The Belgian fridge: why supermarkets are full of new products

  • Post category:Economy News
  • Reading time:4 mins read

Crazy chips, profusion of craft beers, explosion of plant-based alternatives… food production and large-scale distribution are pushing the envelope on innovation and range variations. The Belgian would be particularly fond of new taste sensations.

Article reserved for subscribers

Journalist in the Economy department

Reading time: 4 mins

NOTpale aeons, gray aisles, garish promotions and barely adequate assortment. This is probably what will come to mind if you close your eyes for a journey through the history of mass distribution. Compared to their 80s ancestors, today’s supermarkets have (almost) nothing in common. What will not fail to strike your mind first and foremost in this little game of comparisons with the past is the incredible abundance of the offer. A Delhaize, just like a Carrefour Market or a Colruyt Best Prices, contains no less than 15,000 regularly renewed references. A product no longer crosses the threshold of the checkout? It is replaced by an article that is supposed to appeal more to customers… and therefore generate more money. Does a preparation have a composition that has gone out of fashion or no longer perfectly meets current industrial standards? Here it is driven out by a reformulated version with, by the way, a redesigned packaging.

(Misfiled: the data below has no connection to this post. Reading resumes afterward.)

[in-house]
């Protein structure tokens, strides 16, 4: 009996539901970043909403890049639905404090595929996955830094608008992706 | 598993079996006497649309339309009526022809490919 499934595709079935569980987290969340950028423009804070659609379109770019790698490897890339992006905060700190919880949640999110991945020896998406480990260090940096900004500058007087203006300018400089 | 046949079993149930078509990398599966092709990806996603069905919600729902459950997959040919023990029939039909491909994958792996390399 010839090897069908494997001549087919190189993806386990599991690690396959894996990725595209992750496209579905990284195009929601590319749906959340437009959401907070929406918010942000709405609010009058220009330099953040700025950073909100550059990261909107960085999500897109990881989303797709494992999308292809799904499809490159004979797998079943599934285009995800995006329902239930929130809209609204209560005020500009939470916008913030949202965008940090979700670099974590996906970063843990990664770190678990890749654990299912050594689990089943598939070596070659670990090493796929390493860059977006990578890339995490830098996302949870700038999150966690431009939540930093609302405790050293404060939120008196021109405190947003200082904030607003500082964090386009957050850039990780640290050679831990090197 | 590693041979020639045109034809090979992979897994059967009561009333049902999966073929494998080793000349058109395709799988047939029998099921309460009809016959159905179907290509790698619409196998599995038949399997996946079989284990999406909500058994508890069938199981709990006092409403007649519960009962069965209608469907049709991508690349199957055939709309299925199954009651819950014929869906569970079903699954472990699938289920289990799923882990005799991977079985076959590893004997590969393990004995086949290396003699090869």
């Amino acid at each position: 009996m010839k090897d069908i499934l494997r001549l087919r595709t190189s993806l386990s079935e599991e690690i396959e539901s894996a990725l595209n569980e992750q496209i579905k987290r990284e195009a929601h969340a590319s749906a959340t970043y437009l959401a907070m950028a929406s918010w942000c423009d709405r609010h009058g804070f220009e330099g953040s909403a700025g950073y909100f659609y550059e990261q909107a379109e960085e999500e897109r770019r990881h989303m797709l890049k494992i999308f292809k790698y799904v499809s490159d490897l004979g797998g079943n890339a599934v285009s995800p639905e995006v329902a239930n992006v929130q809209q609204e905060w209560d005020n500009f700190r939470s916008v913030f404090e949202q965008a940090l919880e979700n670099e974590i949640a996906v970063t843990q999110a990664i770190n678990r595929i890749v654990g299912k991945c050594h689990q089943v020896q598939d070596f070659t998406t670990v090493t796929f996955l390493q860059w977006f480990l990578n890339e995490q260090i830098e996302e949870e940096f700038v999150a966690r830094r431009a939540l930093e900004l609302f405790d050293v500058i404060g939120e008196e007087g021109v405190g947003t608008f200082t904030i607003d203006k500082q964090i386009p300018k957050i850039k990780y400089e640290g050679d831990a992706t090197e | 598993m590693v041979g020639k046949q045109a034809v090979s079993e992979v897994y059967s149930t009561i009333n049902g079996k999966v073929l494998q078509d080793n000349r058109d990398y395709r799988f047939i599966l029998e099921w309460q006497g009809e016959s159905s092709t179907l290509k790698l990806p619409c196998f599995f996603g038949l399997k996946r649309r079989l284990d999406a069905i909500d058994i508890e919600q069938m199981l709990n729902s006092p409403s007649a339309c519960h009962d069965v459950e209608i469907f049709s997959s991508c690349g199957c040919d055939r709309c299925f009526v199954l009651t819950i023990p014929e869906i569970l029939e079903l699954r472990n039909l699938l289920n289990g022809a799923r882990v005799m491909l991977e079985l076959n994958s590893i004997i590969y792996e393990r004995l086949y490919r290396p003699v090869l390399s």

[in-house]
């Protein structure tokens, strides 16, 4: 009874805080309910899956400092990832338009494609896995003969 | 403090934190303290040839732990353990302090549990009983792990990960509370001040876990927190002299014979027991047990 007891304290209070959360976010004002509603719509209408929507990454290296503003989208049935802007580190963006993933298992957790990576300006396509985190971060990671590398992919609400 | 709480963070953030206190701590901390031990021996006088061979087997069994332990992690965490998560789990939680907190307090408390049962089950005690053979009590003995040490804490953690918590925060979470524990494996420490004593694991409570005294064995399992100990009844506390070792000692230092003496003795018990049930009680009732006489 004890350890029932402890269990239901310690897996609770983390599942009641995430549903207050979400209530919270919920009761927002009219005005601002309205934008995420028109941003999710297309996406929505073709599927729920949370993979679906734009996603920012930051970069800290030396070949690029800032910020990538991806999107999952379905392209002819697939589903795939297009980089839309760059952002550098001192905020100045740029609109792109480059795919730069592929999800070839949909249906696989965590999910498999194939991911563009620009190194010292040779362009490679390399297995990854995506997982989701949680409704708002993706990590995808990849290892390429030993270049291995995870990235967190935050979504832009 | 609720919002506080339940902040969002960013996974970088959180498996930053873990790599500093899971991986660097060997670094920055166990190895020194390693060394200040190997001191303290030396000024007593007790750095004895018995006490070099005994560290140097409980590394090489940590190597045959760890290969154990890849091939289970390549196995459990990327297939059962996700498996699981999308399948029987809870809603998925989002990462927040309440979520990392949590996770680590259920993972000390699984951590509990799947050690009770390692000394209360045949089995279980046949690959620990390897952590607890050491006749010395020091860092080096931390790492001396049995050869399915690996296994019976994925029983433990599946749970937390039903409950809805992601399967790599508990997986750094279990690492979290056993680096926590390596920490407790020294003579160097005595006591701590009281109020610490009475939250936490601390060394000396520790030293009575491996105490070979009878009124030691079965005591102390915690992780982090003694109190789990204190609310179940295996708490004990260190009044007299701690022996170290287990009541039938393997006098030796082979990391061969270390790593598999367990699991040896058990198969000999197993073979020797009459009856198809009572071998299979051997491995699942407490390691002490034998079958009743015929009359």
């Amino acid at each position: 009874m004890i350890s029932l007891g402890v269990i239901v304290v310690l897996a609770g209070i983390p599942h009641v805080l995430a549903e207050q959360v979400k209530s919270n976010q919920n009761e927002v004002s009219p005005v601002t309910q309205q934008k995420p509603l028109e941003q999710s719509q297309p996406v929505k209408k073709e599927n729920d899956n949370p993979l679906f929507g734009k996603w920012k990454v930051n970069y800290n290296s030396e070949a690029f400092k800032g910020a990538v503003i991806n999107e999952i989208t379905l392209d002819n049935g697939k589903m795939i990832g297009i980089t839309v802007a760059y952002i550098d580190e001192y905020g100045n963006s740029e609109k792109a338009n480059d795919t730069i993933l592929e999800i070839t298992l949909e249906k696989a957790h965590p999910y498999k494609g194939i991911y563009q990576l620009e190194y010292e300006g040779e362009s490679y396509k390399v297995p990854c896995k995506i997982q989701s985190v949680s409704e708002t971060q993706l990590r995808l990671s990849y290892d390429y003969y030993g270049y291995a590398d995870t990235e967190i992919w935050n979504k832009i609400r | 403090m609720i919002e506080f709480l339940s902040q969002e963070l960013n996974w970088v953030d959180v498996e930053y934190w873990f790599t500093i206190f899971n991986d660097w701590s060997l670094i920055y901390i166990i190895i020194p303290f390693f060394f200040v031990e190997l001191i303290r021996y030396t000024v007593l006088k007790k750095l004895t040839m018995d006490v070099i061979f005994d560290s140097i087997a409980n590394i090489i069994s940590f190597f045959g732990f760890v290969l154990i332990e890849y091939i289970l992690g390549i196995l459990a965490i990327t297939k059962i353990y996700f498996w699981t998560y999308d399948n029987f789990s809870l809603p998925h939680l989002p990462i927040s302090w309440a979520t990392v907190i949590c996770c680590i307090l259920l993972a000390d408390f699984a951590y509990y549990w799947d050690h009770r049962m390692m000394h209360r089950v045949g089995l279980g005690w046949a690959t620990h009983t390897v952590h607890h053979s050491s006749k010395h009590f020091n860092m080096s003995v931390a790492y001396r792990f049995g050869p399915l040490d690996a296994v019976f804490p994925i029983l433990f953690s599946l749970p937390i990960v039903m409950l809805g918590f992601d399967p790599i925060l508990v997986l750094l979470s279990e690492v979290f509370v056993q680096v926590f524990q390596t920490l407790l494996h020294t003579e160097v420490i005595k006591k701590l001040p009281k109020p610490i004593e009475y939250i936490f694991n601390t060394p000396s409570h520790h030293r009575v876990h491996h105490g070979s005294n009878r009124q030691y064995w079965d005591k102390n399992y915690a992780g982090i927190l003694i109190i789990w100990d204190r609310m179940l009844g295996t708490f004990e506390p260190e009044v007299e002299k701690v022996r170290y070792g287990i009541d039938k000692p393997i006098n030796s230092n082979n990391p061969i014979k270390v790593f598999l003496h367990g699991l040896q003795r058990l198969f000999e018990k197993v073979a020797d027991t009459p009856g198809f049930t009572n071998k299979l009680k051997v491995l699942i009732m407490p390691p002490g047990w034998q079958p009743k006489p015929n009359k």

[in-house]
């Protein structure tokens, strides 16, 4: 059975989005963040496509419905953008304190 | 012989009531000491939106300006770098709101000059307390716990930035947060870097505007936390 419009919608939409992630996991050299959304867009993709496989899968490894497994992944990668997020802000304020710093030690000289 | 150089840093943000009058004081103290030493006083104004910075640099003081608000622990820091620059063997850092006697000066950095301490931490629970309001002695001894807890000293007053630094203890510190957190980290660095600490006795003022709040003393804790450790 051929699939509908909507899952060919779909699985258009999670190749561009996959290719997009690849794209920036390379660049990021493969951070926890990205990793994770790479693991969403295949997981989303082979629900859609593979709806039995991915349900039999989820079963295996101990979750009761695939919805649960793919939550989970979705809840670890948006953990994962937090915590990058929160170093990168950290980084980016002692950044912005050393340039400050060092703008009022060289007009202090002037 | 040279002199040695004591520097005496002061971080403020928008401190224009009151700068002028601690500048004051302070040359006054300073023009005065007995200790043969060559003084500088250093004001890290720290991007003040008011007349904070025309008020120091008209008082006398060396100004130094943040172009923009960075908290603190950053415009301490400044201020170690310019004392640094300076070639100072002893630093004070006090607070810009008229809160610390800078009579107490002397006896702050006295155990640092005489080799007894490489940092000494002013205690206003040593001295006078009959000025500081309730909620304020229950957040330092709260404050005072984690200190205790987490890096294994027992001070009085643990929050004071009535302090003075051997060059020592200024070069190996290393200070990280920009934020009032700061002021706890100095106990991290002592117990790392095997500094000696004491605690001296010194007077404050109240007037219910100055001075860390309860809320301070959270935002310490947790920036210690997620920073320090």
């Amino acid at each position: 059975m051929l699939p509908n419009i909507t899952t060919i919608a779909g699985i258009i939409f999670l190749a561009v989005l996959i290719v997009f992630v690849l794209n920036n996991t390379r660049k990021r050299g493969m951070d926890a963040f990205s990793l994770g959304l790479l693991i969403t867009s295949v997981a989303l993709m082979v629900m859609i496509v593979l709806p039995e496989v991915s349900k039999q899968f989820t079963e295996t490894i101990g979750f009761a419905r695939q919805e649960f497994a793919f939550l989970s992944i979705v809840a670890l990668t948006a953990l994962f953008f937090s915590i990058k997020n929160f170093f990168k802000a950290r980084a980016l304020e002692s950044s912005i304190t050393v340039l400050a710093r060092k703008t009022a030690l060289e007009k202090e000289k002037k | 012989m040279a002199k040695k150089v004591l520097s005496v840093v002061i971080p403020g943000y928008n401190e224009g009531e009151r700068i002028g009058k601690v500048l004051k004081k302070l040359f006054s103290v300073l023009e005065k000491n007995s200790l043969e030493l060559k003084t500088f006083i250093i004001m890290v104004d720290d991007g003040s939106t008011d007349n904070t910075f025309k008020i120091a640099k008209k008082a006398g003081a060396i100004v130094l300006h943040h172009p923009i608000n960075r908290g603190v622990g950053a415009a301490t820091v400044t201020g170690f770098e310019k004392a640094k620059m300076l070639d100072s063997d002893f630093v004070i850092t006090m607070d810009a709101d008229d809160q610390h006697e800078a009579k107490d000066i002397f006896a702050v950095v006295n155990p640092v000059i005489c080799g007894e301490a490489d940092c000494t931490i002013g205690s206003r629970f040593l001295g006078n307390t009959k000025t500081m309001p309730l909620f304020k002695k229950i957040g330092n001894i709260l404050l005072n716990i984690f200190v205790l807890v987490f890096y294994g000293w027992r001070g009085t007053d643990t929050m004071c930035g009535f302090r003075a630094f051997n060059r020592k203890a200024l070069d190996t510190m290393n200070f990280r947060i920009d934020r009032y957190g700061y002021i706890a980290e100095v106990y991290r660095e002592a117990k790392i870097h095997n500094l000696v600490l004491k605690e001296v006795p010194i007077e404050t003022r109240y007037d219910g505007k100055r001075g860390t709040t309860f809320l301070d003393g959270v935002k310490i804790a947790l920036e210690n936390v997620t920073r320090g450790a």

This article is for subscribers only

With this offer, enjoy:
  • Unlimited access to all the articles, files and reports of the editorial staff
  • The newspaper in digital version
  • Reading comfort with limited advertising